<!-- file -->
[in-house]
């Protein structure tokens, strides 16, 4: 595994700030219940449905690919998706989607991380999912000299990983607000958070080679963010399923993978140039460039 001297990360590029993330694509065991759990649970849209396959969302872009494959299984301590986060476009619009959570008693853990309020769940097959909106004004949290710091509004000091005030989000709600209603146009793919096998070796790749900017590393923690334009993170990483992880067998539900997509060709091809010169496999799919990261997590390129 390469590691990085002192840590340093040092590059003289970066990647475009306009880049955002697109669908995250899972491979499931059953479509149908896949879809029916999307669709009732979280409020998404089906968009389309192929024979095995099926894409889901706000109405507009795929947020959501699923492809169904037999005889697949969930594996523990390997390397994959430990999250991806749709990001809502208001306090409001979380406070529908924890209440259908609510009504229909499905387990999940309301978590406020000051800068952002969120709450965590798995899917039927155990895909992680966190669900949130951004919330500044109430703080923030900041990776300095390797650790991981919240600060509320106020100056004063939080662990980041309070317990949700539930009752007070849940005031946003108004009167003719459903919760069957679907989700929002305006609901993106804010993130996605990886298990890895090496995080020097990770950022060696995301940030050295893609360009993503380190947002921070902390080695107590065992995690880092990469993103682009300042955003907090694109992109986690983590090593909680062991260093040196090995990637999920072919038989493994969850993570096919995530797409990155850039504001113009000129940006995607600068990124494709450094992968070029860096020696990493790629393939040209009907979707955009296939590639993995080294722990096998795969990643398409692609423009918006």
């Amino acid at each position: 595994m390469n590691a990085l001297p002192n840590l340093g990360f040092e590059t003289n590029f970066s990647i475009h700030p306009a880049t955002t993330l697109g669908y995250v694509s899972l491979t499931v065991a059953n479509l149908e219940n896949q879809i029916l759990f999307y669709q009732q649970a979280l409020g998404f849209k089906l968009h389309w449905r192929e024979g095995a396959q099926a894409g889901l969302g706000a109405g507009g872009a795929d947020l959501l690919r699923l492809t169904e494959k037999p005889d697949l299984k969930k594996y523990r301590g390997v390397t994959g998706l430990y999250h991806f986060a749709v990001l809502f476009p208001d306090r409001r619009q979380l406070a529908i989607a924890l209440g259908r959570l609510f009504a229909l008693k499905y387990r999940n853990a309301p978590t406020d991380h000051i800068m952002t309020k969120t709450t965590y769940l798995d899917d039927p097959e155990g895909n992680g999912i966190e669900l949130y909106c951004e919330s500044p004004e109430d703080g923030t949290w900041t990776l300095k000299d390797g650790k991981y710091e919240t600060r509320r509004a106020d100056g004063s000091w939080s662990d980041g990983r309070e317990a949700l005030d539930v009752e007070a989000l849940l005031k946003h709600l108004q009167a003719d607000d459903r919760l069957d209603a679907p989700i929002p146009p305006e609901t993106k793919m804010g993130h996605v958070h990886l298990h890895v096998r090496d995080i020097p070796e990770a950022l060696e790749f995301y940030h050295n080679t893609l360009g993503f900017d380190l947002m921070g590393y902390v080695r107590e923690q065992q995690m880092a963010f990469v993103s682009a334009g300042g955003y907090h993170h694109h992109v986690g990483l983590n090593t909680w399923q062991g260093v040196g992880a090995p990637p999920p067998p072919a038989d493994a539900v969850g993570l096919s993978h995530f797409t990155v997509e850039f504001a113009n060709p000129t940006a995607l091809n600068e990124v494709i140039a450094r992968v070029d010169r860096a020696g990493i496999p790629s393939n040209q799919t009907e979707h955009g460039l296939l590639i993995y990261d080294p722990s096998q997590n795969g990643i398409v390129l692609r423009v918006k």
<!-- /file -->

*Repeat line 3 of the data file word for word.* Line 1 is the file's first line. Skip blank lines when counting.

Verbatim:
């Amino acid at each position: 595994m390469n590691a990085l001297p002192n840590l340093g990360f040092e590059t003289n590029f970066s990647i475009h700030p306009a880049t955002t993330l697109g669908y995250v694509s899972l491979t499931v065991a059953n479509l149908e219940n896949q879809i029916l759990f999307y669709q009732q649970a979280l409020g998404f849209k089906l968009h389309w449905r192929e024979g095995a396959q099926a894409g889901l969302g706000a109405g507009g872009a795929d947020l959501l690919r699923l492809t169904e494959k037999p005889d697949l299984k969930k594996y523990r301590g390997v390397t994959g998706l430990y999250h991806f986060a749709v990001l809502f476009p208001d306090r409001r619009q979380l406070a529908i989607a924890l209440g259908r959570l609510f009504a229909l008693k499905y387990r999940n853990a309301p978590t406020d991380h000051i800068m952002t309020k969120t709450t965590y769940l798995d899917d039927p097959e155990g895909n992680g999912i966190e669900l949130y909106c951004e919330s500044p004004e109430d703080g923030t949290w900041t990776l300095k000299d390797g650790k991981y710091e919240t600060r509320r509004a106020d100056g004063s000091w939080s662990d980041g990983r309070e317990a949700l005030d539930v009752e007070a989000l849940l005031k946003h709600l108004q009167a003719d607000d459903r919760l069957d209603a679907p989700i929002p146009p305006e609901t993106k793919m804010g993130h996605v958070h990886l298990h890895v096998r090496d995080i020097p070796e990770a950022l060696e790749f995301y940030h050295n080679t893609l360009g993503f900017d380190l947002m921070g590393y902390v080695r107590e923690q065992q995690m880092a963010f990469v993103s682009a334009g300042g955003y907090h993170h694109h992109v986690g990483l983590n090593t909680w399923q062991g260093v040196g992880a090995p990637p999920p067998p072919a038989d493994a539900v969850g993570l096919s993978h995530f797409t990155v997509e850039f504001a113009n060709p000129t940006a995607l091809n600068e990124v494709i140039a450094r992968v070029d010169r860096a020696g990493i496999p790629s393939n040209q799919t009907e979707h955009g460039l296939l590639i993995y990261d080294p722990s096998q997590n795969g990643i398409v390129l692609r423009v918006k």